the precisely Adj N

Joel S. Berson Berson at ATT.NET
Thu May 28 23:26:06 UTC 2009

At 5/28/2009 05:28 PM, Mark Mandel wrote:
>Content-Transfer-Encoding: 8bit
>On Thu, May 28, 2009 at 1:47 AM, Randy Alexander
><strangeguitars at> wrote:
> > On Thu, May 28, 2009 at 2:47 AM, Joel S. Berson <Berson at> wrote:
> > > You're missing [n]othing, I think, Alison. Â "The precisely correct
> > > soccer cleat" is the one that fits perfectly. Â Think Industrial
> > > Revolution and interchangeable parts.
> >
> > Maybe it's just me then.  It's certainly less common though.
> >
> > Raw Google:
> > "precisely the" 6,600k
> > "the precisely" 130k
> >
> > COCA:
> > precisely the [j*] 284
> > the precisely [j*] 10
> >
> > I still think that something like "that's precisely the right answer"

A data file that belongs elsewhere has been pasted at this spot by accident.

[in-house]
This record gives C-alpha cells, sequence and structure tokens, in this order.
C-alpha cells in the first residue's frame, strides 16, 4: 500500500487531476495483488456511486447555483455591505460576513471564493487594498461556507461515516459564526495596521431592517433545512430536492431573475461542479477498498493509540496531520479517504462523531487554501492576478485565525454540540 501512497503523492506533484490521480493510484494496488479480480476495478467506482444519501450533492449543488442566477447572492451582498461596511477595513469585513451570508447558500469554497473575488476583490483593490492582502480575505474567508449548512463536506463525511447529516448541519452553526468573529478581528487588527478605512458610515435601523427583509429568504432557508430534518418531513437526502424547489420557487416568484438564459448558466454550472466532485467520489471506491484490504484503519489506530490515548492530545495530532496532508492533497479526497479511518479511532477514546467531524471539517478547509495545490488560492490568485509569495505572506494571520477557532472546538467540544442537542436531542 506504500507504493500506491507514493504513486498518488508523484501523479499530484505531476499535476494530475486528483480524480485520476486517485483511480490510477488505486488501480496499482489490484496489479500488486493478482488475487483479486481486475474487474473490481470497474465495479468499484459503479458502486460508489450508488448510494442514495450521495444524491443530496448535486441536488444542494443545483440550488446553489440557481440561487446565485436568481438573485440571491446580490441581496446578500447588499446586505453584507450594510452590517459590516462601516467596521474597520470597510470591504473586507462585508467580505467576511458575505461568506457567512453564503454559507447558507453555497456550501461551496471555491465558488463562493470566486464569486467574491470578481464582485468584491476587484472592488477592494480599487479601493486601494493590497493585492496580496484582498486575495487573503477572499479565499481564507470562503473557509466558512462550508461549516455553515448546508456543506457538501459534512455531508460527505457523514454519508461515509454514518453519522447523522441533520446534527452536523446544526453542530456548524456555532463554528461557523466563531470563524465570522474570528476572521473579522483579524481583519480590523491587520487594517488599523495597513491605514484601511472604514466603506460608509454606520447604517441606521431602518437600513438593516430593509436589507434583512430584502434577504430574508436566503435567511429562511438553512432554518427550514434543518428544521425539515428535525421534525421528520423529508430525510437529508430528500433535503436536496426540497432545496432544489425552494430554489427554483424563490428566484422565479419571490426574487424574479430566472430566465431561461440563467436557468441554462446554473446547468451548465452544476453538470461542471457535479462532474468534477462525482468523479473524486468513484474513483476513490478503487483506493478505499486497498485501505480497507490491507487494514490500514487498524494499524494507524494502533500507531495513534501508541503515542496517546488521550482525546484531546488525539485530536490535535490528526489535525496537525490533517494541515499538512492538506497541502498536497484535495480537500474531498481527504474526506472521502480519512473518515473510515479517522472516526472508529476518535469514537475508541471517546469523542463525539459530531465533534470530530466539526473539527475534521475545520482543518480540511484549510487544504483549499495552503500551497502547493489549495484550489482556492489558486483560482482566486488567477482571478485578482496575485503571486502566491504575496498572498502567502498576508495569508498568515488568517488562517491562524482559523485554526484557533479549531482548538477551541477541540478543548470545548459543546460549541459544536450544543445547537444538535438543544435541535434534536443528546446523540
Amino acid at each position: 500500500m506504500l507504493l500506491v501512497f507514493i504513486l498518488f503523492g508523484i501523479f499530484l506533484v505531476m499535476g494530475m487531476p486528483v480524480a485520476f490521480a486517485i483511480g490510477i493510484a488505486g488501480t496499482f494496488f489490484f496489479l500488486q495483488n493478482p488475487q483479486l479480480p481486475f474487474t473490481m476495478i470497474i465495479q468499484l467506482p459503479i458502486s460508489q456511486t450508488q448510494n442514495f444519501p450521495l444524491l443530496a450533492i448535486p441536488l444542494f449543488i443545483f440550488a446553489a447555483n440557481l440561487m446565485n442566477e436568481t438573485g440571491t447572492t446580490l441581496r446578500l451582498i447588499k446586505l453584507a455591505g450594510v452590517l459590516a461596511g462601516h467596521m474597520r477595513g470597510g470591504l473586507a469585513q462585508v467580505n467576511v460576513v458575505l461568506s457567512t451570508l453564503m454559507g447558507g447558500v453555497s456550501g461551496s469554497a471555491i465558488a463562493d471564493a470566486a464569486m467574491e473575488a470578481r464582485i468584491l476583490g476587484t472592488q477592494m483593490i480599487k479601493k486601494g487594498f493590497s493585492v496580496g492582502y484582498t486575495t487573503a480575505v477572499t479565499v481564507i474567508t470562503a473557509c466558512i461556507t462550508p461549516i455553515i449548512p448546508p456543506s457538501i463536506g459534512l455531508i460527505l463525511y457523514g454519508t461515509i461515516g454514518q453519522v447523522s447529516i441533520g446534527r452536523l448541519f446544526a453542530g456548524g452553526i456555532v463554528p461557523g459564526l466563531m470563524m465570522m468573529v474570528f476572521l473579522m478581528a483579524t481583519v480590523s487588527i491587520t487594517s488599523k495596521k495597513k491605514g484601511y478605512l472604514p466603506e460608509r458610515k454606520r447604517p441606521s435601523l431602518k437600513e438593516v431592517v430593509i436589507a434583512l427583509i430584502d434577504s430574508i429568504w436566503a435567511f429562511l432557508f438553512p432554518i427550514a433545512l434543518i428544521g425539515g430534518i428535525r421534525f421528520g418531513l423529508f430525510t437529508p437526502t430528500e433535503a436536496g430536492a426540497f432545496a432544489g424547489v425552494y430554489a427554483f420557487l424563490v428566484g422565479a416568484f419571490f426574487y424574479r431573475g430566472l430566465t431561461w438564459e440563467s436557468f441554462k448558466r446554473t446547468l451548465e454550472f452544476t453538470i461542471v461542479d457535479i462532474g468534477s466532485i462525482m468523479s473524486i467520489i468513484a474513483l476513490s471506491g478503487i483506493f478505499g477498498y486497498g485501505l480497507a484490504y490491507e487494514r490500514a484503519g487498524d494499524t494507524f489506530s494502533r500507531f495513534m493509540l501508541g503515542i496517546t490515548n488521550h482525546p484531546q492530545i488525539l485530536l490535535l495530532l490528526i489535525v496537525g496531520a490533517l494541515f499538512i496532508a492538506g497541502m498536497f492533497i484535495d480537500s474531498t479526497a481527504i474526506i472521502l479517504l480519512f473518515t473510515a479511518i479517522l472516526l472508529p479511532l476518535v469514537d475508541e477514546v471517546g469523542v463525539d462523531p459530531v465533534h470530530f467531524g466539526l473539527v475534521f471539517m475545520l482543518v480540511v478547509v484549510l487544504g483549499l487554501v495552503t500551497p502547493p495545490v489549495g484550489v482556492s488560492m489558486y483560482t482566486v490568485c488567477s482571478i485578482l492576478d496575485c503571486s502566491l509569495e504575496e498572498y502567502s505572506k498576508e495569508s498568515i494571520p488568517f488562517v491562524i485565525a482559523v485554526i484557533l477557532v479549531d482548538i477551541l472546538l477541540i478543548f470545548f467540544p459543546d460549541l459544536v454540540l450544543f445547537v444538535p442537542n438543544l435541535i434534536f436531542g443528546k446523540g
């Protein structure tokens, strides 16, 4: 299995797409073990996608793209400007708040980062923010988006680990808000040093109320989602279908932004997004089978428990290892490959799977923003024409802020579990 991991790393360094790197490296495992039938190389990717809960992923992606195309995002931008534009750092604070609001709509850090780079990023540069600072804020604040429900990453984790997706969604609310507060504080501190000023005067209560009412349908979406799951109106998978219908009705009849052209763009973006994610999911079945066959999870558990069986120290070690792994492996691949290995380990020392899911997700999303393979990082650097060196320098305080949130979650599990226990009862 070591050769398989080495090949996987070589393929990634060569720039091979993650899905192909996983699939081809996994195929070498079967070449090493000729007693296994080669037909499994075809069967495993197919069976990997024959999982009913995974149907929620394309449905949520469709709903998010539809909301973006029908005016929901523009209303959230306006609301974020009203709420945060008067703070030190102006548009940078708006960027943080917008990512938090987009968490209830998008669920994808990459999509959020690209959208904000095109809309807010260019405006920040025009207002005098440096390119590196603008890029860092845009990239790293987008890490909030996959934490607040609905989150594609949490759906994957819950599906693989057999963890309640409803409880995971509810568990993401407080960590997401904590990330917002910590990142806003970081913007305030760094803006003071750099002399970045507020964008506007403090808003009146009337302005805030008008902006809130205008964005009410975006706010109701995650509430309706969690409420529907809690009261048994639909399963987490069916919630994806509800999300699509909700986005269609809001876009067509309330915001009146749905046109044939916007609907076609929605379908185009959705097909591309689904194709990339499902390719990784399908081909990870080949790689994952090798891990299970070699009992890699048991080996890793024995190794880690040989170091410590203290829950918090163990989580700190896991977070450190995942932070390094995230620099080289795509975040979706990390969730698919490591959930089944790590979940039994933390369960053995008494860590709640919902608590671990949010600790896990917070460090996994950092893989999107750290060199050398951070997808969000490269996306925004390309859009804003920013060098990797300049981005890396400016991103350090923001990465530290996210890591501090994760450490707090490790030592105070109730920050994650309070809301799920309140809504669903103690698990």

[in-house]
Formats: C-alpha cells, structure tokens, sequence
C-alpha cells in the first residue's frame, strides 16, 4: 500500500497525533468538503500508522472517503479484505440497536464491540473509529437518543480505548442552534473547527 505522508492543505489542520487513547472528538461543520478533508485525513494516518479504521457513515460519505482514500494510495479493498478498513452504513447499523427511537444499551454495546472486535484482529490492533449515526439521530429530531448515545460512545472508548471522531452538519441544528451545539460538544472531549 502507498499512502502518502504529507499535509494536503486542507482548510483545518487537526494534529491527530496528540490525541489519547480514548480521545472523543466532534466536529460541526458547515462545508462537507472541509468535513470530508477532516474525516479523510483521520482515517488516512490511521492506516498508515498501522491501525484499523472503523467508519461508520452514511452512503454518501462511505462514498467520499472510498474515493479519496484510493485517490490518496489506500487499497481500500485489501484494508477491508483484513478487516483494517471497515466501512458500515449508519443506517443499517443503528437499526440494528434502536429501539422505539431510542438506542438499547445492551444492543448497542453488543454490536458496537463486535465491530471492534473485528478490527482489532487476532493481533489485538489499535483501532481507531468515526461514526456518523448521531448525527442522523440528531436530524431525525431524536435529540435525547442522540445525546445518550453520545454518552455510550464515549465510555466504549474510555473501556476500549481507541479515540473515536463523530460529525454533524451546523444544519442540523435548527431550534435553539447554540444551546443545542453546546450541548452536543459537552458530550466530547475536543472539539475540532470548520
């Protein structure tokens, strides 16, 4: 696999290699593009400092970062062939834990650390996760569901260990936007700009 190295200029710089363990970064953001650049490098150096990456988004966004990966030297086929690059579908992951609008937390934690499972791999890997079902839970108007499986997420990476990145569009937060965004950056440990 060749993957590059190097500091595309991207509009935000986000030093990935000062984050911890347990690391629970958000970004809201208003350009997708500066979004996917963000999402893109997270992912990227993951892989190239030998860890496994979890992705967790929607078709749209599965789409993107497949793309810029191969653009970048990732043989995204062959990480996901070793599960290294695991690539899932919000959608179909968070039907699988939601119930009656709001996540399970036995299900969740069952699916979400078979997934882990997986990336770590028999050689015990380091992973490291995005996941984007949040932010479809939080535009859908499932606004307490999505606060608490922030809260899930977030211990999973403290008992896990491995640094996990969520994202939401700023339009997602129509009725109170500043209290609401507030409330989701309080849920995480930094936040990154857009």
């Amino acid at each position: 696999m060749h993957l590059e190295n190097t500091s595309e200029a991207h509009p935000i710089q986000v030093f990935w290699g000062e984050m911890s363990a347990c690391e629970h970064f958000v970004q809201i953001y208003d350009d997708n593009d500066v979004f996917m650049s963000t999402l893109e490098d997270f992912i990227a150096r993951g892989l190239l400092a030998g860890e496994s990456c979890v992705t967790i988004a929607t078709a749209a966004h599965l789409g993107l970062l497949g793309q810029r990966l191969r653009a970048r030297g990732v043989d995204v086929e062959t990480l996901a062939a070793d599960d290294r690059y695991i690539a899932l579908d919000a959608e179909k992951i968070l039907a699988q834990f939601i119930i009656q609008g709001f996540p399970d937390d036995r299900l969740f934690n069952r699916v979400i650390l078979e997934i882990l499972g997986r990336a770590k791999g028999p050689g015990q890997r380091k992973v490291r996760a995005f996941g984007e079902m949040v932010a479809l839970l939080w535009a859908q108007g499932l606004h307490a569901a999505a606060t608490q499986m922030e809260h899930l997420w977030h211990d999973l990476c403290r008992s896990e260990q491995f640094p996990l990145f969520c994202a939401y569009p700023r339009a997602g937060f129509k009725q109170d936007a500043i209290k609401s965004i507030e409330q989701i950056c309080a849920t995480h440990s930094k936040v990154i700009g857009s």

> > is OK, but "that's the precisely right answer" is weird, if not
> > unacceptable.
>I agree that "the precisely right answer" is weird, although I might
>find it OK in some contexts. There's a subtle semantic difference
>between the constructions, which I am here pulling out of my... head.
>"the precisely right X" suggests some careful matching of X to the
>needs or to a standard, maybe even with real live _precision_ in the
>engineering sense. That's how I understood it for the snow cleats (or
>whatever) in the original post.

That was the understanding I had also, as I was
trying to say in my earlier post.  And I agree
with Mark about "the precisely right answer" --
although perhaps it would apply to correct
responses in the National Spelling Bee (where there is a standard).


>I (too) often search for the precisely
>right word, with all and only the meanings and associations I want.
>Mark Mandel
>The American Dialect Society -

The American Dialect Society -

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